Most recipes call for sautéeing onions and peppers in oil. However, if you don’t like using oil (or don’t have any at home), you could use many substitutes to give your peppers and onions a nice sear.

Arguably, the easiest way to cook peppers and onions without oil is to add a few tablespoons of water to your pan. Just be sure to monitor your pan as the water evaporates, as you may need to add more. 

In addition to water, you could add ingredients like chicken broth, vegetable broth, or even beef broth to add some flavor. Other popular ways to add depth to your onions and peppers include soy sauce, balsamic vinegar, Tamari, and sherry. 

If you’re not opposed to eating butter, you could use it in your sautéed onions and bell peppers. However, for those who are more health-conscious, be sure to look into clarified ghee. Since ghee is a purified form of butter, it tends to have more health benefits like a high concentration of omega-3 fatty acids.

Find out more on this Amazon link.

If you need more tips on cooking bell peppers and onions without oil, be sure to check out this video:

Do You Have To Cook Peppers Before Eating?

Fresh red bell peppers on top of each other

It’s safe to eat bell peppers without cooking them. Raw bell peppers have higher concentrations of vitamins and minerals than cooked bell peppers. This is especially the case for red bell peppers, which have the highest amount of beneficial compounds. 

While most recipes for peppers and onions taste better with tender peppers, there’s nothing wrong with eating raw bell peppers. Just be sure to always wash your bell peppers thoroughly before eating or cooking them.  

If you’re a fan of eating bell peppers, then you may want to invest in a handy “pepper corer.” Yes, some devices help you get rid of bell pepper seeds without making a mess!

Find out more on this Amazon link.

What Onion Should You Use With Bell Peppers?

Sauteed green pepper and onions

You can use any onion variety you want when sautéeing with bell peppers. However, most recipes call for either yellow or red cultivars. Interestingly, a few chefs recommend using both red and yellow onions to provide subtle contrasting flavors.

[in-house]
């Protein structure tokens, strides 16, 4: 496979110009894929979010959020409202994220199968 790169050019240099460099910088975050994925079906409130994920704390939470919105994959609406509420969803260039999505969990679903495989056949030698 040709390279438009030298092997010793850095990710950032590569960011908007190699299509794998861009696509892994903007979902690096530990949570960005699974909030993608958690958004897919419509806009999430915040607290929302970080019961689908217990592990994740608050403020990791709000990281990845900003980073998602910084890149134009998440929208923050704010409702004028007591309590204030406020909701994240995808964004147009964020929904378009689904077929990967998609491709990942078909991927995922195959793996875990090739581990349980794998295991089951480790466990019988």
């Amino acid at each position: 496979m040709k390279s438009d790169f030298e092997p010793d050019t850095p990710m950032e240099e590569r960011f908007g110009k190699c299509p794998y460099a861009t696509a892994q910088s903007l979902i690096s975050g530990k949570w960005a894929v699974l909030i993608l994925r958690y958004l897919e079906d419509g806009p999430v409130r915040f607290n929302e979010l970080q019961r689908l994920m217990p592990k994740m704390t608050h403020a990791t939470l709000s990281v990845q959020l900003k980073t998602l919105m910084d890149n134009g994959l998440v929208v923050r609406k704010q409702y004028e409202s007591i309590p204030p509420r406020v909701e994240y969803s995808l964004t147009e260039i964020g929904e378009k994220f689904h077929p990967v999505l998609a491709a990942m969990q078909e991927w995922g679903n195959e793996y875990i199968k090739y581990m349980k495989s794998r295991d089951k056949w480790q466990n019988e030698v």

Be sure to experiment with different combinations of onions until you find what works best for your taste preferences.

FYI: You could learn more about how red onions differ from other varieties in our post “Can You Cook with Red Onions?

How Do You Sauté Peppers And Onions For Sausage?

Meal with beef, sausage, onions and peppers

It seems like everyone has the “ultimate” recipe for sausage with sautéed peppers & onions. However, here’s a simple guide anyone could follow to make this iconic dish:

  • Slice one whole yellow onion and two well-washed bell peppers.
  • Mince three to four cloves of garlic.
  • Use tongs to place six 4 oz sausages in a large pan over medium heat.
  • After a few minutes, turn sausages until they brown on all sides.
  • Remove sausages from the pan and cut them into chunks.
  • Put two tablespoons of butter in the pan over medium heat. 
  • Cook onions and garlic for about 2 minutes.
  • Add bell pepper strips and cook for about 4 - 5 minutes, or until tender.
  • Add sausages to the pan and cover.
  • Simmer for about 15 minutes. 

If you want to see a video demonstration of this recipe (plus a few embellishments), please watch this YouTube clip:

To make prep-work easier for this recipe, you may want to consider using a mandoline. This versatile device helps you cut the ideal-sized slices of both onions and peppers in a few seconds.

Find out more on this Amazon link.

Find The Right Time For Your Pepper & Onion Preferences

It takes roughly the same amount of time to cook onions and peppers on the stovetop. However, many people prefer to put their onion slices in first to get them nice and caramelized. Chefs who like to leave a little “crunch” in their bell peppers should also consider adding these pepper slices after their onions turn translucent. As long as you stay nearby to monitor your onions and peppers, you shouldn’t have an issue figuring out when they’re ready to plate and serve.